Books

The art critic who could have been a priest

Brian Sewell

The Complete Outsider 
by Brian Sewell
Quartet, 628pp, £20/$27.50
 

By the end of his life, Brian Sewell (1931-2015) was one of the rare art historians and critics known to the general public. Unabashedly an “elitist” in the best sense of the word, he nevertheless achieved his fame by writing reviews for the mass-audience Evening Standard and appearing on television. Sewell refused to talk down to his readers. Nor did he ever scrap his elegant pronunciation – the norm in Sewell’s 1930s childhood, but out of fashion in later years.  

In his reviews, as funny as they were learned, Sewell explained why, say, Leonardo, Titian and Rubens were great, Whistler worthwhile, Cézanne over-rated and conceptual artists such as Damien Hirst, Banksy and Tracey Emin horrors. Sewell dismissed in a way frank to the point of ferocity not only the likes of Hirst and Banksy but also RB Kitaj and even David Hockney who disappointed Sewell in later years though he admired early Hockney. 

There was something innocent about Sewell’s refusal to toe the line of an art world he found corrupt. Some compared him to the boy who shouted that the Emperor was unclothed, and he himself called his collection of art reviews Naked Emperors. His love of art was too great and too sincere to endorse work he found over-rated bilge. 

Sewell first gained notoriety in 1979 when, ever loyal, he sheltered his mentor, the art historian Anthony Blunt, publicly disgraced as a Soviet spy. Despite encouragement to write about that incident and his time at Christie’s, where he worked in the 1950s and 1960s, Sewell resisted until, at the age of 80, he abandoned his reticence, only to find his first volume turned down, notwithstanding Sewell’s fame, by one publisher after another.  

It took Naim Attallah at the independent Quartet to snap up the first volume in 2011, followed the next year by a successor.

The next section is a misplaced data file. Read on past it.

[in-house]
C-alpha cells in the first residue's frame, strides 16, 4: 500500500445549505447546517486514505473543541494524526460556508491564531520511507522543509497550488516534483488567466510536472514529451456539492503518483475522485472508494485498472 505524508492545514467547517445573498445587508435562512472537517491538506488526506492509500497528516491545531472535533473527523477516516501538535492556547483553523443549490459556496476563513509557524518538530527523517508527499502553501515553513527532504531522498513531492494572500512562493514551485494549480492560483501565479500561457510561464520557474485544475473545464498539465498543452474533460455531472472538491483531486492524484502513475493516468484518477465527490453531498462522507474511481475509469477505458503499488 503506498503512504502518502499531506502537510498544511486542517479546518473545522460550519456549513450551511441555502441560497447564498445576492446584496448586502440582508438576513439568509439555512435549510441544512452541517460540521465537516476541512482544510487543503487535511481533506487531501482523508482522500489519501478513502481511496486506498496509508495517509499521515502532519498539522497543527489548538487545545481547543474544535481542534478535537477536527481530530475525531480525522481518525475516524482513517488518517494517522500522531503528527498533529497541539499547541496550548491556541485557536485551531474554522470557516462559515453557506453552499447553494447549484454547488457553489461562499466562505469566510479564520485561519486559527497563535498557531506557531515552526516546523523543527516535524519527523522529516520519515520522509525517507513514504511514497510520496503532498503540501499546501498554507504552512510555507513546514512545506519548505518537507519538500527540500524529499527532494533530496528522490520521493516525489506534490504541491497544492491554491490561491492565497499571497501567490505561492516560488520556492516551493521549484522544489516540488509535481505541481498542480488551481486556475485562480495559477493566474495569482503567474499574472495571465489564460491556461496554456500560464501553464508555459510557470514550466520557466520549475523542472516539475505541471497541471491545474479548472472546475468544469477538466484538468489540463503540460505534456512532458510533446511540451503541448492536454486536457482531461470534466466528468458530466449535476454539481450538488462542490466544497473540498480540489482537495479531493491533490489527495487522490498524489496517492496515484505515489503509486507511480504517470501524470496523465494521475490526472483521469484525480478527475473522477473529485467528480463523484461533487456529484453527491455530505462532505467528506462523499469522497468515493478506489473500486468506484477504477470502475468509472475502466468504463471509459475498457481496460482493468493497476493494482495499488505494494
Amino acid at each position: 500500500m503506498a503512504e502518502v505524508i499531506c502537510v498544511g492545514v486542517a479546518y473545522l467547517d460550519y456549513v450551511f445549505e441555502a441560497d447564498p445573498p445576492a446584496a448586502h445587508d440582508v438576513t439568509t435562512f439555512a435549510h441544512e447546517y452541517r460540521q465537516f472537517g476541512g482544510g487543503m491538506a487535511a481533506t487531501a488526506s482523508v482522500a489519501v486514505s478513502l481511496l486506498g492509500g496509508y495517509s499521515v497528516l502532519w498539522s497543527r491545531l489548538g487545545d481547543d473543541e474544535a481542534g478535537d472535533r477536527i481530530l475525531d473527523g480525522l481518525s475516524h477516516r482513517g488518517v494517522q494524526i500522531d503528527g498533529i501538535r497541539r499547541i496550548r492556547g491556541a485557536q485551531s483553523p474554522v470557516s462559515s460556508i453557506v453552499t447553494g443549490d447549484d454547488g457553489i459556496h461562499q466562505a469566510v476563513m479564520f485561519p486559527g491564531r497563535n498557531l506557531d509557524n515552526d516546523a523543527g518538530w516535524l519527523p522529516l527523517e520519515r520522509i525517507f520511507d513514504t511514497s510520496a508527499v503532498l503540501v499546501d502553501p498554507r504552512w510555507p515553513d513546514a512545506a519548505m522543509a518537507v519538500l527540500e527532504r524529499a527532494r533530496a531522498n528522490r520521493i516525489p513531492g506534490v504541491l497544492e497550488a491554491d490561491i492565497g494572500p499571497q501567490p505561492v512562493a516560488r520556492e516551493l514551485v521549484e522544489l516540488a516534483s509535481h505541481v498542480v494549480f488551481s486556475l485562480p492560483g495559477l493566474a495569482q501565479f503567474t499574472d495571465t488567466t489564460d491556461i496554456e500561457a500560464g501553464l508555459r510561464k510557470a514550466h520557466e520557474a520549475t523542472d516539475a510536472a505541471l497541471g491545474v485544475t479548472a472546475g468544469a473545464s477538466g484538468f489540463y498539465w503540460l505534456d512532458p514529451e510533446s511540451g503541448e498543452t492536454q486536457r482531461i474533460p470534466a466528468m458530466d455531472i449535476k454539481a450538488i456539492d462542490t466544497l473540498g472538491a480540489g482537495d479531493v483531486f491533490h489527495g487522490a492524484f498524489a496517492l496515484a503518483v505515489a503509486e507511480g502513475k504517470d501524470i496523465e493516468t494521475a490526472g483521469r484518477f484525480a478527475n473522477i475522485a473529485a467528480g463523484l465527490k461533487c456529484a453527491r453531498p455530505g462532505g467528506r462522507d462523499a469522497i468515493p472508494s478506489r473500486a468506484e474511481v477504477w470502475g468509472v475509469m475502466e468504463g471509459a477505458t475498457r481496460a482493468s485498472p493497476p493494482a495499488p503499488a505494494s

In his brief introduction, Attallah tells us that it was typical of Sewell to stick to Quartet, often short of money and not always able to supply his royalties, for the books he published during the few years before his death. Now Quartet has re-released the two volumes in one handsome if hefty tome. 

There is something of an old-fashioned novel about the book. In the way of traditional novels, the autobiography tells of a talented boy, hampered by circumstances, (in this case, being born out of wedlock).  

In Sewell’s case, there was a predicament unknown in old-fashioned novels: his homosexuality, a factor that played a part in Christie’s refusal to give him the partnership that was his due and led to his subsequent resignation. 

Sewell tells that he was in his fifties when his mother told him that he was the son of the composer Philip Heseltine, better known as Peter Warlock. Until her pregnancy, Sewell’s mother, who played the violin and cello, had made her way in London bohemia as an artist’s model. Catholic that she was, she refused the composer’s offer to pay for an abortion, so she told her son. Warlock/Heseltine was soon afterwards found dead, apparently a suicide of coal-gas poisoning, in his flat. Warlock’s often brilliant music is more worthwhile than Sewell gives credit for, but one cannot blame him for being unable to bear it. 

Brian’s mother educated her son by taking him to museums and galleries and meeting leading artists. When she married, her husband (who was discovered after his death to have had another wife) gave Brian a surname.  

In his youth, Sewell thought of becoming a priest only to abandon the idea because of his sexuality. He wrote that one Sunday on his way to Mass, he challenged God to give him a sign. None came and Sewell went in search of casual sex rather than attending Mass and, from then on, spent much of his free time in pick-ups.  

Sewell may have lapsed in favour of agnosticism and sexual promiscuity, but to the end he considered himself a Catholic. His understanding of theology informed eloquent non-art essays attacking abortion and, in 2012, dismissing the same-sex marriage then being promoted by the world’s politicians. Marriage was a sacrament meant for a man and a woman, Sewell proclaimed, and since same-sex couples were now free to enter into civil partnerships, there was no reason for them to have formal marriage as well. His television programme The Naked Pilgrim, following him on pilgrimage to Santiago de Compostela, attested to his essential feeling for the faith he was born into.  

Sewell, whose non-art essays were awarded the Orwell Prize, called himself “queer” rather than “gay”, which he thought a silly misuse of language and not at all appropriate. Neither of those faults can be applied to this absorbing book which thoroughly deserves its reissue.